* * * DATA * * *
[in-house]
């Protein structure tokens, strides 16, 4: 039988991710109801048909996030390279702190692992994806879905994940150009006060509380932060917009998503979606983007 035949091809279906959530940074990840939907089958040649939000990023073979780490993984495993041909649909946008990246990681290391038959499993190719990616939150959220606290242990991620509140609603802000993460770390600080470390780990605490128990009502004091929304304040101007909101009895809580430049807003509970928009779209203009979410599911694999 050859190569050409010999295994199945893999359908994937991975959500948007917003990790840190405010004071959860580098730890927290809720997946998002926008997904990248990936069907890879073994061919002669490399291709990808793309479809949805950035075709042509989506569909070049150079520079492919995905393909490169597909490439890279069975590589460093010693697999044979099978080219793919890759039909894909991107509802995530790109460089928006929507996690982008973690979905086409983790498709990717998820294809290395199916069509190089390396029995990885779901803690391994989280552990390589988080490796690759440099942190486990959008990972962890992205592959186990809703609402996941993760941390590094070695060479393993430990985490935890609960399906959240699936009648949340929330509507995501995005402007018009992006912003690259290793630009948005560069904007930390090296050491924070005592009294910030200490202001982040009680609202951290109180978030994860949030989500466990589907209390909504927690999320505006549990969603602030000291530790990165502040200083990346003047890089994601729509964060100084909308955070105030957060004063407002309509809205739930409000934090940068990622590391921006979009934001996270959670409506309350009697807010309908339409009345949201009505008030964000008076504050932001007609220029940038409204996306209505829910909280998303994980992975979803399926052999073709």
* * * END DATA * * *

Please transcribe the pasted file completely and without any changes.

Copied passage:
[in-house]
């Protein structure tokens, strides 16, 4: 039988991710109801048909996030390279702190692992994806879905994940150009006060509380932060917009998503979606983007 035949091809279906959530940074990840939907089958040649939000990023073979780490993984495993041909649909946008990246990681290391038959499993190719990616939150959220606290242990991620509140609603802000993460770390600080470390780990605490128990009502004091929304304040101007909101009895809580430049807003509970928009779209203009979410599911694999 050859190569050409010999295994199945893999359908994937991975959500948007917003990790840190405010004071959860580098730890927290809720997946998002926008997904990248990936069907890879073994061919002669490399291709990808793309479809949805950035075709042509989506569909070049150079520079492919995905393909490169597909490439890279069975590589460093010693697999044979099978080219793919890759039909894909991107509802995530790109460089928006929507996690982008973690979905086409983790498709990717998820294809290395199916069509190089390396029995990885779901803690391994989280552990390589988080490796690759440099942190486990959008990972962890992205592959186990809703609402996941993760941390590094070695060479393993430990985490935890609960399906959240699936009648949340929330509507995501995005402007018009992006912003690259290793630009948005560069904007930390090296050491924070005592009294910030200490202001982040009680609202951290109180978030994860949030989500466990589907209390909504927690999320505006549990969603602030000291530790990165502040200083990346003047890089994601729509964060100084909308955070105030957060004063407002309509809205739930409000934090940068990622590391921006979009934001996270959670409506309350009697807010309908339409009345949201009505008030964000008076504050932001007609220029940038409204996306209505829910909280998303994980992975979803399926052999073709």